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How TikTok is transforming esports industry

How TikTok is transforming esports industry

Esports now are growing bigger than ever by days. Undoubtedly, social media is now an essential media tool in attracting new fans, incorporate with the brand’s awareness from various characteristics. From Twitter, Instagram, and YouTube, these are the core platforms for video content, providing different forms of storytelling today. TikTok though, is also competing to be one of the new platform for storytelling.

What is TikTok?

TikTok is a video-sharing social networking service owned by Beijing-based ByteDance. Its content offering is built around lip-synced or looped videos, lasting anywhere from three to 60 seconds.

The app’s key appeal comes from its use of artificial intelligence. While the timelines of other social media apps are generated algorithmically, TikTok uniquely analyzes users’ interests and preferences based on how they interact with the content. There’s no homepage interface; only a content feed created by how long a user watches a video.

This is different to Facebook, YouTube, and Spotify, where AI is merely a tool that’s part of the experience. These platforms recommend content, and the user can choose from there, whereas TikTok aggressively dictates what you can see. This lack of choice could end up becoming the de facto format of future entertainment platforms.

According to SensorTower, TikTok has achieved close to 2B lifetime downloads across both the Apple App Store and Google Play. Its biggest market is India, with 41.3% of downloads. Brazil was second largest with 9.7M downloads, while the U.S. was in third with 6.4M installs. This is just for February; it’s not clear yet how much the novel coronavirus (COVID-19) pandemic has boosted total downloads.

Right now, only a handful of gaming influencers and personalities have over 1M followers on the platform, and most are still figuring out exactly what to do with it. Gaming companies and agencies are also in the experimental phase of using TikTok, or similar platforms like Facebook’s Lasso.


Credit: Riot Games

Partnership in Ads

The NFL is heavily tying its future growth to the platform. It’s official channel currently boasts 3.6M followers, launched as part of a multi-year partnership between the league and the platform, announced in September 2019.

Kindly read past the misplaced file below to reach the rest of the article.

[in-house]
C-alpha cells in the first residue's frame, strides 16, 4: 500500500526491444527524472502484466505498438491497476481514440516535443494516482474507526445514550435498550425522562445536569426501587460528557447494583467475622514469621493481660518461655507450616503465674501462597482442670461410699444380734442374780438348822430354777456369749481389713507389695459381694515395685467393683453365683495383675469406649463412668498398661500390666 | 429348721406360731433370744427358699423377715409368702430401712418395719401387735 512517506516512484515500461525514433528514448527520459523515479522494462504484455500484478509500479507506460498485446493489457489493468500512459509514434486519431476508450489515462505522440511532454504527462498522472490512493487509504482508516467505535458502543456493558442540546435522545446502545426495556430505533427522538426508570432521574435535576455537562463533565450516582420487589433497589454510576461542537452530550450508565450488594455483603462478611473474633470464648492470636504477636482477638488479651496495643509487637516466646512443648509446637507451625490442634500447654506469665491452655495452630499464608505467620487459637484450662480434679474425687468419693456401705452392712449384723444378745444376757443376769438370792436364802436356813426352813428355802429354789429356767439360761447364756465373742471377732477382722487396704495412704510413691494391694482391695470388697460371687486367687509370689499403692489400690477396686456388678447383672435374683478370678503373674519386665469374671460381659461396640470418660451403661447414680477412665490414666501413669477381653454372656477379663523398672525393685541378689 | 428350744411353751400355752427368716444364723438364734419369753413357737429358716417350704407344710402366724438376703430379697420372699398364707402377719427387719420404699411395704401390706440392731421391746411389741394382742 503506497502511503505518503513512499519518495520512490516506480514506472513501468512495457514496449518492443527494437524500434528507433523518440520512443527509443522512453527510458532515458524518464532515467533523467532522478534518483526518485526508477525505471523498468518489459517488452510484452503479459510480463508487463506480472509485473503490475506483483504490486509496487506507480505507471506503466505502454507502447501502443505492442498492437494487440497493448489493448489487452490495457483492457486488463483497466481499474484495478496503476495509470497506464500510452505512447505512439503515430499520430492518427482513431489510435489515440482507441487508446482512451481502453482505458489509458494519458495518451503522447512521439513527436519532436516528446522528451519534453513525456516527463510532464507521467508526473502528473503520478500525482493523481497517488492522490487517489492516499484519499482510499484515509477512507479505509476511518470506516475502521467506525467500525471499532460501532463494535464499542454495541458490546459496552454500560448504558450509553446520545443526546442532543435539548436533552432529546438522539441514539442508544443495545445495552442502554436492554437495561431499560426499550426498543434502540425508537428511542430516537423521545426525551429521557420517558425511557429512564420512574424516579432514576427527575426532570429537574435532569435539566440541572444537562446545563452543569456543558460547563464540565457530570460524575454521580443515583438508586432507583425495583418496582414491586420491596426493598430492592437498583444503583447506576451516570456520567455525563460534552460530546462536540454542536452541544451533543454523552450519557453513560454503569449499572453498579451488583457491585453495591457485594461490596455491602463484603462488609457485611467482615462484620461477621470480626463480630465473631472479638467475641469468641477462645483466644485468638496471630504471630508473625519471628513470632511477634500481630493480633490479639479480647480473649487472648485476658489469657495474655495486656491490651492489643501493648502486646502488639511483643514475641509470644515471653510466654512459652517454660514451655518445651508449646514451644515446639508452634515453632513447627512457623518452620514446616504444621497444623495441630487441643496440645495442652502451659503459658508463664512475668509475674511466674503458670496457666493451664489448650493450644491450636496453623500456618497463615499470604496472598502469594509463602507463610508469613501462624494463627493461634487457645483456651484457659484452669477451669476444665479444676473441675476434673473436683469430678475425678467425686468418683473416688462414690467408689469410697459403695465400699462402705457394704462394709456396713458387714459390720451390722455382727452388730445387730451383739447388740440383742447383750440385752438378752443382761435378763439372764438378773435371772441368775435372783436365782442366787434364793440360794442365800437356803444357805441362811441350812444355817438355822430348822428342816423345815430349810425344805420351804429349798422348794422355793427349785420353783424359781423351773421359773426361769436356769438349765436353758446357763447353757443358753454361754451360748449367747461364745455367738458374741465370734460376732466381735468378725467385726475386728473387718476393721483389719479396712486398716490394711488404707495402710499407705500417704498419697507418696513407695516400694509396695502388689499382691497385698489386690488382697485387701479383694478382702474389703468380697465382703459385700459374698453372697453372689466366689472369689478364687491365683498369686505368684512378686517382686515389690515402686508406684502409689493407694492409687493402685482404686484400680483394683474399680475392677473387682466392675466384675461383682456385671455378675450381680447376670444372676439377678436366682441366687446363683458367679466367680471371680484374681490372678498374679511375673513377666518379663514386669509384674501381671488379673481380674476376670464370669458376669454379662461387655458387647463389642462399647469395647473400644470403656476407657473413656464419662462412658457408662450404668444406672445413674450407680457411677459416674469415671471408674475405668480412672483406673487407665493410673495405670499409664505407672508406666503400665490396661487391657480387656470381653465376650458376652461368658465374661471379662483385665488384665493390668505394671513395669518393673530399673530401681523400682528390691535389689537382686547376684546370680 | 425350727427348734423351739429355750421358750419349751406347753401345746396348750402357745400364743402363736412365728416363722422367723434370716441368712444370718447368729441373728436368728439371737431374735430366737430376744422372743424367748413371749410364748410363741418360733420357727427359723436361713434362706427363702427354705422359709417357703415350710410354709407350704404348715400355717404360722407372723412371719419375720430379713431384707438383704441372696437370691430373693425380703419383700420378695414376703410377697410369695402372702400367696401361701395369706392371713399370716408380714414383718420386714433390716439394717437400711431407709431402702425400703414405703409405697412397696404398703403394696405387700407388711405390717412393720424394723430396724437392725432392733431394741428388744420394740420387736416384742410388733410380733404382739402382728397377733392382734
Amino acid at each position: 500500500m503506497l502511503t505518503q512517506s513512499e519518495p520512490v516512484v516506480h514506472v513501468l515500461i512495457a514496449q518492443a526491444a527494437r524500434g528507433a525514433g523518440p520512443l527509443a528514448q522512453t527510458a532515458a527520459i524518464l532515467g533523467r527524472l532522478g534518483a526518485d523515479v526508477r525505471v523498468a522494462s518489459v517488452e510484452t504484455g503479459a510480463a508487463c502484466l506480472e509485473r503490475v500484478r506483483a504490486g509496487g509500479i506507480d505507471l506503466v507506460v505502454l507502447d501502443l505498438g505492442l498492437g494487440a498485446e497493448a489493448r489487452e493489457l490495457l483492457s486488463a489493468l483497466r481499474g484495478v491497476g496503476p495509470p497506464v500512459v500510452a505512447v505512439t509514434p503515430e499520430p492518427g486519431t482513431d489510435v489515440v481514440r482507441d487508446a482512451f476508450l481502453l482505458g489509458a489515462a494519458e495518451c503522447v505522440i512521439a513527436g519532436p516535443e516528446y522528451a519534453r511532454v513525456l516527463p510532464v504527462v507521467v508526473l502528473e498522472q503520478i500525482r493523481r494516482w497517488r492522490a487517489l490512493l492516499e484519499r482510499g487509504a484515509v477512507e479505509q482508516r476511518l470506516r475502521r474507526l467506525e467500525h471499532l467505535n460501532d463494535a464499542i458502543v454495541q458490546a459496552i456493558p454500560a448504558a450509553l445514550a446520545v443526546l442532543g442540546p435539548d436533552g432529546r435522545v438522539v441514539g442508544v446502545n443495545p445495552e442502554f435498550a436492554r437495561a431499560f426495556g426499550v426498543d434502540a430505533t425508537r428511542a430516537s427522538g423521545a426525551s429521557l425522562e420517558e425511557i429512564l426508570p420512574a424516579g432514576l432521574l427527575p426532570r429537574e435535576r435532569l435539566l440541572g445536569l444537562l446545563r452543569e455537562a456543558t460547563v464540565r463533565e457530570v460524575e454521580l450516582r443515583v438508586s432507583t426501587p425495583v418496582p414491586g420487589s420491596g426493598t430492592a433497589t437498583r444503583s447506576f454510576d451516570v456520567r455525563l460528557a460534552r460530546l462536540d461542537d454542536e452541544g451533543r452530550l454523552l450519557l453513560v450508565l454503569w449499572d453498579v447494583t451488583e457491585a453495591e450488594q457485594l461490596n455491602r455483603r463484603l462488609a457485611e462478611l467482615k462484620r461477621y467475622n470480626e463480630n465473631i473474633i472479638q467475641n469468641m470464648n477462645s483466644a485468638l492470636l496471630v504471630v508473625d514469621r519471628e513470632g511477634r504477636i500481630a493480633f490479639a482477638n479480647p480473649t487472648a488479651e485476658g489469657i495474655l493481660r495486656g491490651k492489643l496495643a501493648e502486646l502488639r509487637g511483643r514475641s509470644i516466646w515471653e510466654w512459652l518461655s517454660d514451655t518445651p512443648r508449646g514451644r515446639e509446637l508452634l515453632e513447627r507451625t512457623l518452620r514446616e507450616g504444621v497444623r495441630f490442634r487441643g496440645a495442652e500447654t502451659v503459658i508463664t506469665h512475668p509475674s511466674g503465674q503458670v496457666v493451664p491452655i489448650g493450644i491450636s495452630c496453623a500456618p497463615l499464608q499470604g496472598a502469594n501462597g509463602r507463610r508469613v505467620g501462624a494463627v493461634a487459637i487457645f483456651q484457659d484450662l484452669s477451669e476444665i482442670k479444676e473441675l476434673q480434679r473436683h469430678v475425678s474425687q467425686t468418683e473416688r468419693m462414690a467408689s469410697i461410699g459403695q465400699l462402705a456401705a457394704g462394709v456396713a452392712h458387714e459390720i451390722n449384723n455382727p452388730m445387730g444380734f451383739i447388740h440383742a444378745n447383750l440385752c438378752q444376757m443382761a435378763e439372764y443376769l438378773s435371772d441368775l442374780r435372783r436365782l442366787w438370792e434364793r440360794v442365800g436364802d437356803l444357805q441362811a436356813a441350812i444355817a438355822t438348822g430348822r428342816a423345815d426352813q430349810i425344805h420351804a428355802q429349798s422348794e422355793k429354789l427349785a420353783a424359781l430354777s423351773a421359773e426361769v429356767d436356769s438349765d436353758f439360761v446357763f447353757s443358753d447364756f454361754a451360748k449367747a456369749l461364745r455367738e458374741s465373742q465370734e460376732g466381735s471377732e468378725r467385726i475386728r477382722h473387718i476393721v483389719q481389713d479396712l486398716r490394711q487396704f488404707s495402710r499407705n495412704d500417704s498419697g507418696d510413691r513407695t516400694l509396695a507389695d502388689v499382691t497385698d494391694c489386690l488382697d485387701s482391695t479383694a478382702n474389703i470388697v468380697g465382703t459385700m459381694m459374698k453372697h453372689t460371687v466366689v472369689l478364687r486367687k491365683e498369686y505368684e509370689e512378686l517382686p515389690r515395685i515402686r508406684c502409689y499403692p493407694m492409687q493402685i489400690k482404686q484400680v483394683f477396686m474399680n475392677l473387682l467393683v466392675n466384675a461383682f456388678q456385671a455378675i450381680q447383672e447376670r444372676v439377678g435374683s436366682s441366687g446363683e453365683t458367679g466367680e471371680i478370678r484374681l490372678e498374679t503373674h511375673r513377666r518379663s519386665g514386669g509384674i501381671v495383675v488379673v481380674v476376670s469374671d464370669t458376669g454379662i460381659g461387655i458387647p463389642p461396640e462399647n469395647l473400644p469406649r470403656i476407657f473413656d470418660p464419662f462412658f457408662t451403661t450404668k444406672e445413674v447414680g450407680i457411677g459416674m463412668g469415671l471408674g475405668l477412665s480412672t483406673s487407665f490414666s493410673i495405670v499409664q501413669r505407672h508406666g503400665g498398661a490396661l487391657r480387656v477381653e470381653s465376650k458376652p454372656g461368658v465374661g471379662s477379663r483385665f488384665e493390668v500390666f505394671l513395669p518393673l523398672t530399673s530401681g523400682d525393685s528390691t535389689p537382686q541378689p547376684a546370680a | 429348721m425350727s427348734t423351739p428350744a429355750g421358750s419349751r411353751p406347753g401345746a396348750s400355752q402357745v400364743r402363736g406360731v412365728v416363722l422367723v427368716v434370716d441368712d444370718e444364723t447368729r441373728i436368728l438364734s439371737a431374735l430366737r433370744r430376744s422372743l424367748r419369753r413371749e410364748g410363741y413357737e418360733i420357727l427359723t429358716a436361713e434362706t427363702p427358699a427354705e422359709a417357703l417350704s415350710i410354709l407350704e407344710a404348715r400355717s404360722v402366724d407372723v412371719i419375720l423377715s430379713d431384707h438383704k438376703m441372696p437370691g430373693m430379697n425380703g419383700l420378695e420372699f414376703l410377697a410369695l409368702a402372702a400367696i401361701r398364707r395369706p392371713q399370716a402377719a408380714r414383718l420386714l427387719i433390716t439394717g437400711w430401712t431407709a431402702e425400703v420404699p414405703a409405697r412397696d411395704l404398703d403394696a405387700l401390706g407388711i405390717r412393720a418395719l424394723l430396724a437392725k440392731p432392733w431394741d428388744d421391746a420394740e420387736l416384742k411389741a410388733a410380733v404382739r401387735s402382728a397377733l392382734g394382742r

Esports competition organizers are also looking into how the platform fits their audiences. During the League of Legends World Championships finals in 2019, Riot Games partnered with TikTok to launch its original music track, “GIANTS.” On the platform, Riot and TikTok activated a hashtag challenge, “#MakeItLegendary”, where user-generated content was uploaded in-sync with the track.

Earlier this month, third-party tournament organizer and events / production company ESL also debuted on TikTok in partnership with the platform. ESL set up two separate channels: one for its Counter-Strike: Global Offensive match highlights, and another for general esports content. Two branded hashtags, #progamer and #mygaminglife, with a mix of meme-ified esports moments which include all the snapshots of gaming life in the COVID-19 quarantine. How well these content performs is still remain unclear.


Credit: Google

TikTok Market Growth

But TikTok and its creator ByteDance are looking at more than just how the gaming community uses and consumes content. On Jan. 19, Bloomberg reported that the company is ready to challenge Tencent Holdings’ domination of the mobile gaming market with non-causal titles. According to Bloomberg’s sources, ByteDance acquired several gaming studios and exclusive distribution rights, and poached top talent from rivals to fill a team of over 1,000.

The first games of the venture will reportedly be released in the Spring, though COVID-19 may have affected those plans. It’s worth noting that, according to a recent survey by Global Web Index of 4,000 people during the outbreak, 51% of Gen Z are consuming significantly more online video content, including TikTok, than before—a higher percentage than any other age group.

While a large part of Tencent’s success in the mobile space has been its own strategy of licensing and porting popular PC titles to phones, the company also built the ideal distribution platform via its Mobile QQ and WeChat platforms. These chat, social media, and payment tools are ubiquitous on Chinese phones, as are the games they have been integrated into.

TikTok’s more popular content skews towards the anarchic, and it’s not clear if a game service will match that countercultural image. But as we’ve seen with readily accessible mobile games like Garena Free Fire, the captive audience could make now a better time than any for TikTok to cement itself in esports and gaming.